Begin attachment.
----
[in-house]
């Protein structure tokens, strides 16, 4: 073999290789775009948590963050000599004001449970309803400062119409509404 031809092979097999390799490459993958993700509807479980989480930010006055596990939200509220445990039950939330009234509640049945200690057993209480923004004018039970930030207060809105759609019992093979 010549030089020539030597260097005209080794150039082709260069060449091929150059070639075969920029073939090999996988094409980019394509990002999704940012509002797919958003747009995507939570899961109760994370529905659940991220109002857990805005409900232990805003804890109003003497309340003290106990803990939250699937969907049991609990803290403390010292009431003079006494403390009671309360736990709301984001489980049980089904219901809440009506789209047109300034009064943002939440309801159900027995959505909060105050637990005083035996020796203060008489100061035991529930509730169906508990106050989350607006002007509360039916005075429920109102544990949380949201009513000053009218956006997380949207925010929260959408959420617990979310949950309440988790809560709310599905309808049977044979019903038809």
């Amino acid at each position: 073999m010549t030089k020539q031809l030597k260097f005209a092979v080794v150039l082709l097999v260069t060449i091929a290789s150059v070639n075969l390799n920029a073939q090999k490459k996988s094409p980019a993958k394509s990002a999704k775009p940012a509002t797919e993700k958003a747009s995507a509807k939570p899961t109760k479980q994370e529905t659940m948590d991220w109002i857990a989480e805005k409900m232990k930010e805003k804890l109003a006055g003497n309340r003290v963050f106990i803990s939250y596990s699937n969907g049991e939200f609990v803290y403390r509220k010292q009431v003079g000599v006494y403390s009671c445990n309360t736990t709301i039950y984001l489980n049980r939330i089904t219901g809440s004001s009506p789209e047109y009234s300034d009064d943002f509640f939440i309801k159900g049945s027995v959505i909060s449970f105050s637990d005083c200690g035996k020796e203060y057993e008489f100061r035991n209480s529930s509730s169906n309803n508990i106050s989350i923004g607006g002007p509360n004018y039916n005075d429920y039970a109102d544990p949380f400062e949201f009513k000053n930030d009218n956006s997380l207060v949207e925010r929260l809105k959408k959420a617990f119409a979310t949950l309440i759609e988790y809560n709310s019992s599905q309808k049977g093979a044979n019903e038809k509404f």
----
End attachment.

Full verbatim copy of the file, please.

[in-house]
């Protein structure tokens, strides 16, 4: 073999290789775009948590963050000599004001449970309803400062119409509404 031809092979097999390799490459993958993700509807479980989480930010006055596990939200509220445990039950939330009234509640049945200690057993209480923004004018039970930030207060809105759609019992093979 010549030089020539030597260097005209080794150039082709260069060449091929150059070639075969920029073939090999996988094409980019394509990002999704940012509002797919958003747009995507939570899961109760994370529905659940991220109002857990805005409900232990805003804890109003003497309340003290106990803990939250699937969907049991609990803290403390010292009431003079006494403390009671309360736990709301984001489980049980089904219901809440009506789209047109300034009064943002939440309801159900027995959505909060105050637990005083035996020796203060008489100061035991529930509730169906508990106050989350607006002007509360039916005075429920109102544990949380949201009513000053009218956006997380949207925010929260959408959420617990979310949950309440988790809560709310599905309808049977044979019903038809």
């Amino acid at each position: 073999m010549t030089k020539q031809l030597k260097f005209a092979v080794v150039l082709l097999v260069t060449i091929a290789s150059v070639n075969l390799n920029a073939q090999k490459k996988s094409p980019a993958k394509s990002a999704k775009p940012a509002t797919e993700k958003a747009s995507a509807k939570p899961t109760k479980q994370e529905t659940m948590d991220w109002i857990a989480e805005k409900m232990k930010e805003k804890l109003a006055g003497n309340r003290v963050f106990i803990s939250y596990s699937n969907g049991e939200f609990v803290y403390r509220k010292q009431v003079g000599v006494y403390s009671c445990n309360t736990t709301i039950y984001l489980n049980r939330i089904t219901g809440s004001s009506p789209e047109y009234s300034d009064d943002f509640f939440i309801k159900g049945s027995v959505i909060s449970f105050s637990d005083c200690g035996k020796e203060y057993e008489f100061r035991n209480s529930s509730s169906n309803n508990i106050s989350i923004g607006g002007p509360n004018y039916n005075d429920y039970a109102d544990p949380f400062e949201f009513k000053n930030d009218n956006s997380l207060v949207e925010r929260l809105k959408k959420a617990f119409a979310t949950l309440i759609e988790y809560n709310s019992s599905q309808k049977g093979a044979n019903e038809k509404f």